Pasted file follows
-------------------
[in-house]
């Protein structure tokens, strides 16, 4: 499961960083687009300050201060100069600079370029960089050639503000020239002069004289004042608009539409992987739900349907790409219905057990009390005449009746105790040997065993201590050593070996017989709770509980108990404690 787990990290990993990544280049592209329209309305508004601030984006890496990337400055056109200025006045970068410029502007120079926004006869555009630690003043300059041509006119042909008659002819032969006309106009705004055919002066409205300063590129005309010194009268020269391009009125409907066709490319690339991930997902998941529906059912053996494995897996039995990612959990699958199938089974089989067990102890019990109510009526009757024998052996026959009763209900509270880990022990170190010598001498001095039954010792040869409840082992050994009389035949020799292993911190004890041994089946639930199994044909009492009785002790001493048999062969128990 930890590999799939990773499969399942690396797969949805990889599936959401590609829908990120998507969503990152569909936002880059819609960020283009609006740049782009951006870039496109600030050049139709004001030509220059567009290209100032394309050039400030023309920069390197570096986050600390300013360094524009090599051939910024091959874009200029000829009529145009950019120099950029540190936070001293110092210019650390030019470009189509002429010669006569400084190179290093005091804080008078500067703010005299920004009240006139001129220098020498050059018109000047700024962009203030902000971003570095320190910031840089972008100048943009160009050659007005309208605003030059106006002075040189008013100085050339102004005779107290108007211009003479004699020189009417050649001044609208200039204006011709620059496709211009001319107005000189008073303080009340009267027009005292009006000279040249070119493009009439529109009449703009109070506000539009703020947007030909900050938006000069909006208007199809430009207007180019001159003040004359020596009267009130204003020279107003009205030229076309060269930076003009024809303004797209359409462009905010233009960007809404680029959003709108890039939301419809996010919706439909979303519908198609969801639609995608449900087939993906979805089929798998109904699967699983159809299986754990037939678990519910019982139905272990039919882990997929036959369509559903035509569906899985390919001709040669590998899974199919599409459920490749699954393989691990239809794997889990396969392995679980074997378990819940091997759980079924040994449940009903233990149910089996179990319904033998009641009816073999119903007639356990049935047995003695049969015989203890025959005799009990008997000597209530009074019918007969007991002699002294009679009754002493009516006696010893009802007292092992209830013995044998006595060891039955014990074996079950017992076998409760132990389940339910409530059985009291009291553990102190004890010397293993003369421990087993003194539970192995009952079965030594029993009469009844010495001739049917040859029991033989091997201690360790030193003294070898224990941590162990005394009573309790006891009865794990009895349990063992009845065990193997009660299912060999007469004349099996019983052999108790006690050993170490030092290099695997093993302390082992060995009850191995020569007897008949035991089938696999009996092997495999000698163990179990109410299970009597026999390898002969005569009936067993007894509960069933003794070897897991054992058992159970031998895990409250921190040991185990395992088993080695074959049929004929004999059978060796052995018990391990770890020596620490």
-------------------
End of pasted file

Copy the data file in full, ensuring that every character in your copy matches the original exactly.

[in-house]
């Protein structure tokens, strides 16, 4: 499961960083687009300050201060100069600079370029960089050639503000020239002069004289004042608009539409992987739900349907790409219905057990009390005449009746105790040997065993201590050593070996017989709770509980108990404690 787990990290990993990544280049592209329209309305508004601030984006890496990337400055056109200025006045970068410029502007120079926004006869555009630690003043300059041509006119042909008659002819032969006309106009705004055919002066409205300063590129005309010194009268020269391009009125409907066709490319690339991930997902998941529906059912053996494995897996039995990612959990699958199938089974089989067990102890019990109510009526009757024998052996026959009763209900509270880990022990170190010598001498001095039954010792040869409840082992050994009389035949020799292993911190004890041994089946639930199994044909009492009785002790001493048999062969128990 930890590999799939990773499969399942690396797969949805990889599936959401590609829908990120998507969503990152569909936002880059819609960020283009609006740049782009951006870039496109600030050049139709004001030509220059567009290209100032394309050039400030023309920069390197570096986050600390300013360094524009090599051939910024091959874009200029000829009529145009950019120099950029540190936070001293110092210019650390030019470009189509002429010669006569400084190179290093005091804080008078500067703010005299920004009240006139001129220098020498050059018109000047700024962009203030902000971003570095320190910031840089972008100048943009160009050659007005309208605003030059106006002075040189008013100085050339102004005779107290108007211009003479004699020189009417050649001044609208200039204006011709620059496709211009001319107005000189008073303080009340009267027009005292009006000279040249070119493009009439529109009449703009109070506000539009703020947007030909900050938006000069909006208007199809430009207007180019001159003040004359020596009267009130204003020279107003009205030229076309060269930076003009024809303004797209359409462009905010233009960007809404680029959003709108890039939301419809996010919706439909979303519908198609969801639609995608449900087939993906979805089929798998109904699967699983159809299986754990037939678990519910019982139905272990039919882990997929036959369509559903035509569906899985390919001709040669590998899974199919599409459920490749699954393989691990239809794997889990396969392995679980074997378990819940091997759980079924040994449940009903233990149910089996179990319904033998009641009816073999119903007639356990049935047995003695049969015989203890025959005799009990008997000597209530009074019918007969007991002699002294009679009754002493009516006696010893009802007292092992209830013995044998006595060891039955014990074996079950017992076998409760132990389940339910409530059985009291009291553990102190004890010397293993003369421990087993003194539970192995009952079965030594029993009469009844010495001739049917040859029991033989091997201690360790030193003294070898224990941590162990005394009573309790006891009865794990009895349990063992009845065990193997009660299912060999007469004349099996019983052999108790006690050993170490030092290099695997093993302390082992060995009850191995020569007897008949035991089938696999009996092997495999000698163990179990109410299970009597026999390898002969005569009936067993007894509960069933003794070897897991054992058992159970031998895990409250921190040991185990395992088993080695074959049929004929004999059978060796052995018990391990770890020596620490």